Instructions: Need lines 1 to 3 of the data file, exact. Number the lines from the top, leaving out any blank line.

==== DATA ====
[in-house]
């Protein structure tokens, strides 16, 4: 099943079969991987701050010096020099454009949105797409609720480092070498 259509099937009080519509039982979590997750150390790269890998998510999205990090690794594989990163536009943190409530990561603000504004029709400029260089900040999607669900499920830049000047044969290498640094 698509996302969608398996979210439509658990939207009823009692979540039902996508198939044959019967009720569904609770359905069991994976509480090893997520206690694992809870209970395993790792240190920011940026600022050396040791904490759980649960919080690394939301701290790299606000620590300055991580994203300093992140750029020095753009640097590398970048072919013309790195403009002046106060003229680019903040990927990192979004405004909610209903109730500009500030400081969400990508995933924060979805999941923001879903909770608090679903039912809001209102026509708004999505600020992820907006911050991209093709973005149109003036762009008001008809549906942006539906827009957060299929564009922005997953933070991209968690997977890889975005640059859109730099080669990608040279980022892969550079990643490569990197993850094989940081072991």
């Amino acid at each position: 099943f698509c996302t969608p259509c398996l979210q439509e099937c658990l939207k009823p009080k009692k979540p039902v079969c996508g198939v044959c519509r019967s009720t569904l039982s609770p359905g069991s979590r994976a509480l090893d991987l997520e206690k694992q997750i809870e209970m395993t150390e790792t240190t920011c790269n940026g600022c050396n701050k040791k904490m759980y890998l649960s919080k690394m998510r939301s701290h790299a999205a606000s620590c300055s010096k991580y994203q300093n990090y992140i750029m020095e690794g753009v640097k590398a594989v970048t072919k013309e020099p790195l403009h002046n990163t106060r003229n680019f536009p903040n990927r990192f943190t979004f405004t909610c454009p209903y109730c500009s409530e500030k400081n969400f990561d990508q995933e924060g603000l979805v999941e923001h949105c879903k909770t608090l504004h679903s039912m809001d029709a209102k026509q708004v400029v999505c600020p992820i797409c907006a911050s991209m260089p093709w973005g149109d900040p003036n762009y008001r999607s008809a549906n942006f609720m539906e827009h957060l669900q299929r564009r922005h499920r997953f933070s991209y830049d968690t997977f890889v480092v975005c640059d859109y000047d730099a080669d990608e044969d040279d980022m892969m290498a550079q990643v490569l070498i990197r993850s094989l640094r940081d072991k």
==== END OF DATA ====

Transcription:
[in-house]
């Protein structure tokens, strides 16, 4: 099943079969991987701050010096020099454009949105797409609720480092070498 259509099937009080519509039982979590997750150390790269890998998510999205990090690794594989990163536009943190409530990561603000504004029709400029260089900040999607669900499920830049000047044969290498640094 698509996302969608398996979210439509658990939207009823009692979540039902996508198939044959019967009720569904609770359905069991994976509480090893997520206690694992809870209970395993790792240190920011940026600022050396040791904490759980649960919080690394939301701290790299606000620590300055991580994203300093992140750029020095753009640097590398970048072919013309790195403009002046106060003229680019903040990927990192979004405004909610209903109730500009500030400081969400990508995933924060979805999941923001879903909770608090679903039912809001209102026509708004999505600020992820907006911050991209093709973005149109003036762009008001008809549906942006539906827009957060299929564009922005997953933070991209968690997977890889975005640059859109730099080669990608040279980022892969550079990643490569990197993850094989940081072991």
């Amino acid at each position: 099943f698509c996302t969608p259509c398996l979210q439509e099937c658990l939207k009823p009080k009692k979540p039902v079969c996508g198939v044959c519509r019967s009720t569904l039982s609770p359905g069991s979590r994976a509480l090893d991987l997520e206690k694992q997750i809870e209970m395993t150390e790792t240190t920011c790269n940026g600022c050396n701050k040791k904490m759980y890998l649960s919080k690394m998510r939301s701290h790299a999205a606000s620590c300055s010096k991580y994203q300093n990090y992140i750029m020095e690794g753009v640097k590398a594989v970048t072919k013309e020099p790195l403009h002046n990163t106060r003229n680019f536009p903040n990927r990192f943190t979004f405004t909610c454009p209903y109730c500009s409530e500030k400081n969400f990561d990508q995933e924060g603000l979805v999941e923001h949105c879903k909770t608090l504004h679903s039912m809001d029709a209102k026509q708004v400029v999505c600020p992820i797409c907006a911050s991209m260089p093709w973005g149109d900040p003036n762009y008001r999607s008809a549906n942006f609720m539906e827009h957060l669900q299929r564009r922005h499920r997953f933070s991209y830049d968690t997977f890889v480092v975005c640059d859109y000047d730099a080669d990608e044969d040279d980022m892969m290498a550079q990643v490569l070498i990197r993850s094989l640094r940081d072991k």